For those starting out in the performing arts – actors, musicians, dancers – playing local shows to local audiences is a given. In a healthy creative scene, a talented new band, for instance, can always find a venue to play.
For local filmmakers, though, it’s a different story. A director with a new short film can’t just book an evening at the multiplex. The good news is that recent advances in technology – and friendly venues – are making it easier for moviemakers to both create and exhibit new films locally.
Such is the case with “Displacement Welcomed,” a 17-minute short film making its local premiere at Motorco in Durham this Sunday. Directed by Raleigh resident and recent East Carolina University graduate Evan Kidd, the film is an original story concerning a chance encounter between two women – one homesick, the other homeless.
Kidd said inspiration for the story came to him last winter.
“The main catalyst was seeing a lot of the homeless here in North Carolina, and also during a trip I took to Las Vegas,” Kidd said. “One guy there has a sign that read, ‘Don’t give me money, just talk to me.’ He just really wanted to talk. It made me think that everyone has a story, and it’s a story that isn’t over.”
Switzerland to Durham
Kidd wrote the script over the course of a few weeks, then recruited local performers online. Auditions were held via Skype, and the film was shot in four days in Greenville. ECU student Avery Hobbs plays Skylar, a young photographer returning home after a trip to Finland. Wilmington-based actress April Vickery is Norma, a homeless woman with a troubled past.
“No one actually met until the first day on the set,” Kidd explained. “It was interesting, because in the film those two characters are meeting each other for the first time, as well. There was a raw energy. With a very low-budget independent film like this, you use those situations to your advantage.”
Earlier this year, “Displacement” was accepted as an official selection at the 2014 Viewster Online Festival, operated out of Switzerland. “It was cool to do something on the international level, but I wanted to do something local,” Kidd said.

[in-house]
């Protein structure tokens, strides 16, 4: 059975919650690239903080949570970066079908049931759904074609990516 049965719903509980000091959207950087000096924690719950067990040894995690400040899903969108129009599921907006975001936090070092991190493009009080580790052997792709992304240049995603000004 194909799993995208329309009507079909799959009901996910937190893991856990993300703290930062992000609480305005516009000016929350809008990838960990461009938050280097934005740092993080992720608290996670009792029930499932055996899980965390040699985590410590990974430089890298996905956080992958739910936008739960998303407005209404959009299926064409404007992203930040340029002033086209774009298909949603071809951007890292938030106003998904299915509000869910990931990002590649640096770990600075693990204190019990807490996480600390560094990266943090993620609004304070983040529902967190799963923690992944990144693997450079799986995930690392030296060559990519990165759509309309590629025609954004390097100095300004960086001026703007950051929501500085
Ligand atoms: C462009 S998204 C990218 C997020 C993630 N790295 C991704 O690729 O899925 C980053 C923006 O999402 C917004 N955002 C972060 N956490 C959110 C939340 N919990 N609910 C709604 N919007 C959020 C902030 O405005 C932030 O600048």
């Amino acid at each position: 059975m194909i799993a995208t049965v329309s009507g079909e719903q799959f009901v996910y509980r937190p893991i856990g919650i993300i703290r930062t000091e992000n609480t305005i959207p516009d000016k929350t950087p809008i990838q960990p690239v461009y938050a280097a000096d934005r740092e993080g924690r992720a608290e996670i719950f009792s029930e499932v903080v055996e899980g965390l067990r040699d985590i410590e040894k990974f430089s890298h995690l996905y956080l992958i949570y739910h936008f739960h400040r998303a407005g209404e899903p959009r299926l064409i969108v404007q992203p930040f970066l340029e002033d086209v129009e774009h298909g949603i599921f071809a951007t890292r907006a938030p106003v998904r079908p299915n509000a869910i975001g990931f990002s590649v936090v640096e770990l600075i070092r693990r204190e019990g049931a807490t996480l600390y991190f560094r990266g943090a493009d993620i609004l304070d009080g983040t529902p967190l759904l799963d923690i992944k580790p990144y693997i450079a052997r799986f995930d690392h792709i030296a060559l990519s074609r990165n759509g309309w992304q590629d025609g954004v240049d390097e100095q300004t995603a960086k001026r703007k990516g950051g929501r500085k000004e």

As part of a Triangle area filmmakers group, he’d been to several meet-ups at Motorco. “They’ve been great with supporting local filmmakers and local films, and providing a venue for people to show their work,” Kidd said.
Sunday’s screening is part of the venue’s CineMotorco series, which screens films and multimedia projects from local artists, as well as issue-oriented documentaries and the occasional one-night film fest around a particular theme. Suggested donation at the door is $2, with proceeds going to the Raleigh Rescue Mission.
After the screening, Kidd and several of his cast and crew will be on hand for a Q&A session. The evening will also include a showing of “Spazz Out!” – Kidd’s earlier documentary on the Greenville music scene and the annual event known as Spazz Fest.
Connection to audience
Kidd said that advances in technology have certainly made it easier – and less expensive – to make movies and distribute them digitally.
“You can really fine-tune things with the technology available in 2014, in a way you just couldn’t in 2004 or 1994,” Kidd said. “If you want to make a film, you have fewer excuses. Between renting and buying second-hand, the equipment is no longer impossible to get your hands on.”
“It’s very easy to log on and watch something and stream it,” Kidd said. “But for the filmmakers – and the actors and everyone involved in the film – you don’t really get that connection with an audience. You so rarely get to see the reaction, or engage the audience and see how they’re responding to your work.”